What does kiasu mean in Singapore?

What is Singapore kiasu?

Kiasu comes from the vernacular Chinese phrase Chinese: 怕輸, meaning ‘fear of losing’. It is commonly used in Singapore, where a survey in 2015 ranked being kiasu as one of the top 10 Singaporean cultural values, and the word has been introduced into the English language by speakers of colloquial Singaporean English.

How do I use kiasu?

For example, the italicized; Kiasu means ” always wanting the best for oneself and willing to try hard to get it “. In a kiasu ( afraid to fail ) society, people will not explore their capabilities because they are afraid to lose what they have.

What is a kiasu parent?

KiasuParents.com is by parents, for parents. We are a community of parents with children under the age of 16 years old. We provide a one-stop platform for concerned parents to network, share their views, questions and concerns regarding parenting and education in Singapore.

What is the meaning of kiasu in Oxford dictionary?

That is according to the hallowed Oxford English Dictionary (OED), which featured “kiasu” as its word of the day yesterday. The word is used to refer to a person “governed by self-interest, typically manifesting as a selfish, grasping attitude arising from a fear of missing out on something”, OED stated.

Why are Singaporeans so competitive?

Exceptional sustained economic performance, a relentless focus on government and business efficiency, and world-class infrastructure, have led Singapore to set the bar in many of the areas ranked by IMD in the World Competitiveness Yearbook 2019. …

Is kiasu a real word?

Kiasu” (noun and adjective) officially made it to the big time in March 2007, together with now-ubiquitous words such as wiki (which means quick and is also short for Wikipedia) and technopreneur.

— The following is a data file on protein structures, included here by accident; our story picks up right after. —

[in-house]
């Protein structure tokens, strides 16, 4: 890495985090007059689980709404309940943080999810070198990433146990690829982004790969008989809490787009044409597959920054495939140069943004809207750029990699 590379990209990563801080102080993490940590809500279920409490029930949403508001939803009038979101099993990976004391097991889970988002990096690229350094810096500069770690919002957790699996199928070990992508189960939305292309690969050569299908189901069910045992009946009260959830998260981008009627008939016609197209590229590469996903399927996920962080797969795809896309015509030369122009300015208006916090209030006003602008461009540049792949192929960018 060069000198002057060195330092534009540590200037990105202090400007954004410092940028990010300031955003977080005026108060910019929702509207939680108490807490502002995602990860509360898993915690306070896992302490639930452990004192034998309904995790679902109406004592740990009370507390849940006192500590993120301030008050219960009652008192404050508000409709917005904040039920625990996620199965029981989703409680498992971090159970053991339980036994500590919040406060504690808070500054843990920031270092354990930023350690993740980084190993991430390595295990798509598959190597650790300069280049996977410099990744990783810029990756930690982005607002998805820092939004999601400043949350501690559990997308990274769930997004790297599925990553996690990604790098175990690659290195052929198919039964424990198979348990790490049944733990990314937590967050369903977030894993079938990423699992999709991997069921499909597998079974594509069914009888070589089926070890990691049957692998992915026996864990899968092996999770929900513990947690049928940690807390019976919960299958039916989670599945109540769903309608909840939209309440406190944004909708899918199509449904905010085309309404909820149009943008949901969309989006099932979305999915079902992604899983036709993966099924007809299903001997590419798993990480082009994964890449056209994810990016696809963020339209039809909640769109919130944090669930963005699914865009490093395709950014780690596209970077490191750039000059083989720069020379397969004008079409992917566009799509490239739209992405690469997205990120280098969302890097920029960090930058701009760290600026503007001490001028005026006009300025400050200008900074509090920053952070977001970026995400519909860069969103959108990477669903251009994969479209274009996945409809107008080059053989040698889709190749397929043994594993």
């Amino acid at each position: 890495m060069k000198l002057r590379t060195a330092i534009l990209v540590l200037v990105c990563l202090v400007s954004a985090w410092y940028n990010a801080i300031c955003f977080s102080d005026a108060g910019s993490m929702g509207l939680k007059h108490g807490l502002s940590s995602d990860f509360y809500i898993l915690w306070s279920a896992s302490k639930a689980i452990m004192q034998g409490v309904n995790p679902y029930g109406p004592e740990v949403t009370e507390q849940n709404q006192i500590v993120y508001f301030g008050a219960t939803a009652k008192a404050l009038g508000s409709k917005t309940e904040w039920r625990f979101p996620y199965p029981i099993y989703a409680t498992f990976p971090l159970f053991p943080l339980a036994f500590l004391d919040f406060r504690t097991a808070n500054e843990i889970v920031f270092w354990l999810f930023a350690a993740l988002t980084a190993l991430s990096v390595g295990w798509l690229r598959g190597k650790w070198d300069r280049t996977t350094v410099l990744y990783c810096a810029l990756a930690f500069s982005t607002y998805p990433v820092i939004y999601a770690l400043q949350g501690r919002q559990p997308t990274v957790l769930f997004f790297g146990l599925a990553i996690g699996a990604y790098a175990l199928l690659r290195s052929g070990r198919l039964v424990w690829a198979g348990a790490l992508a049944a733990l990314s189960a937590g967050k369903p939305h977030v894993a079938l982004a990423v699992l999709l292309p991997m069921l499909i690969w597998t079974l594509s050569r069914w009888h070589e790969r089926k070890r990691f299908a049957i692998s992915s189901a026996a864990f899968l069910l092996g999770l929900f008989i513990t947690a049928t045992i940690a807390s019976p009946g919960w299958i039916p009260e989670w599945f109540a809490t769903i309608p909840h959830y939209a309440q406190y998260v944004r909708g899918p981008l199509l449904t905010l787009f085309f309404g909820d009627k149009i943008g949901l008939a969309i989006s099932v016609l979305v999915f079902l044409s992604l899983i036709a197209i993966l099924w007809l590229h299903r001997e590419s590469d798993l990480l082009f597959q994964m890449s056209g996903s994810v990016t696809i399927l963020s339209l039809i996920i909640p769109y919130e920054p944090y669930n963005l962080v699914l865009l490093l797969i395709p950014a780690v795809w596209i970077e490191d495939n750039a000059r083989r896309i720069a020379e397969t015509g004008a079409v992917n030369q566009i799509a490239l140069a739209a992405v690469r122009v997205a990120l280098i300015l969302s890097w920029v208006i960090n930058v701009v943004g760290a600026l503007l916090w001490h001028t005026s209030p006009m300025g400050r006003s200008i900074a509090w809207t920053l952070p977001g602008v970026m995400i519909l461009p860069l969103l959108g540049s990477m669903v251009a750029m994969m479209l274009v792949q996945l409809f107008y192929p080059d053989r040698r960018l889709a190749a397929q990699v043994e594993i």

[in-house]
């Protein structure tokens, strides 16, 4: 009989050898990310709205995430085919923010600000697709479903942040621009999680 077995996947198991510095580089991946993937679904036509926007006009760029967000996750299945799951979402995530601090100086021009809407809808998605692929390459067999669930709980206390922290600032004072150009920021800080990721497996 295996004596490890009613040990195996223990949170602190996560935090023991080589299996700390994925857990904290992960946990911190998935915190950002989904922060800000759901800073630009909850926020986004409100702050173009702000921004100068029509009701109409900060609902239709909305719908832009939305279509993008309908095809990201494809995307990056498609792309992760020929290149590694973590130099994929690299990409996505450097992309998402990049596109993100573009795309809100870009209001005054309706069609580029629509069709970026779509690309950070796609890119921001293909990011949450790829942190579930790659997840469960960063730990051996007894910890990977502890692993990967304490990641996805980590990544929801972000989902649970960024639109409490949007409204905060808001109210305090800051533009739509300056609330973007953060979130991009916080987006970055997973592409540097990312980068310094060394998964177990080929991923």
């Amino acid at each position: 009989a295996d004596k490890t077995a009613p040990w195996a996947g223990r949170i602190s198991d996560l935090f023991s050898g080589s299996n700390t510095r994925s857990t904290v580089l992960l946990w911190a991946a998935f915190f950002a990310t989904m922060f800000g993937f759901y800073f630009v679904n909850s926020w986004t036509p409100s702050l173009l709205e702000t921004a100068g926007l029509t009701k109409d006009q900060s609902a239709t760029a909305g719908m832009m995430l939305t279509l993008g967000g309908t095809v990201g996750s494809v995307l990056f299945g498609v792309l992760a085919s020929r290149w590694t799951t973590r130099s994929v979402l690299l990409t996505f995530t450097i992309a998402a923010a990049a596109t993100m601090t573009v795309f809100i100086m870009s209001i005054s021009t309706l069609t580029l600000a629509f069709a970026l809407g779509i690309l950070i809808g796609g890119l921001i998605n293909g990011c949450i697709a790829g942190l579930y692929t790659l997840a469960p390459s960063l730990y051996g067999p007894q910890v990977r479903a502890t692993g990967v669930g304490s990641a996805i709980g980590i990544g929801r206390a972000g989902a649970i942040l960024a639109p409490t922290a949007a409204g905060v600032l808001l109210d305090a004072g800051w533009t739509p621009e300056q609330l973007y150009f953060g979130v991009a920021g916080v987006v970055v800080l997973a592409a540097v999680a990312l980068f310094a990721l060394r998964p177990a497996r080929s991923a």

What does kiasu mean in Japanese?

Freebase. Kiasu. Kiasu is a Hokkien word that literally means ‘fear of losing‘.

What is Paiseh?

Paiseh (pie-say)

Meaning: A Hokkien way of saying something is embarrassing. Alternatively, it’s to express a sense of shame or that you are simply shy. Example: “I’m paiseh to ask Chris Hemsworth for a selfie.”

What is Kan Cheong?

Kan-cheong (緊張) is Cantonese for “nervous”, which describes the tense, hustled atmosphere which arises from contestants deficient of cooking skills who had to cook on their own in a limited time, subjecting themselves to yelling.

How did Kiasuism come about?

In this context, according to A Dictionary of Singlish and Singapore English, the word ‘kia su’ (as it was written in its original form), was used to mean over-cautious soldiers who were afraid to fail. … And in the two years it took him to develop the character of Mr Kiasu, the word found its way into the mainstream.

Is shiok in the dictionary?

Among them, OED defines “shiok” as “cool, great; delicious, superb”, “sabo” as “to harm, inconvenience, or make trouble for (a person)” and “lepak” as “to loiter aimlessly or idly; to loaf, relax, hang out”. …

Is Singlish in the dictionary?

Yes, it is. That and several others words and phrases commonly used in Singapore English, sometimes termed “Singlish”, have been included in the Oxford English Dictionary (OED).

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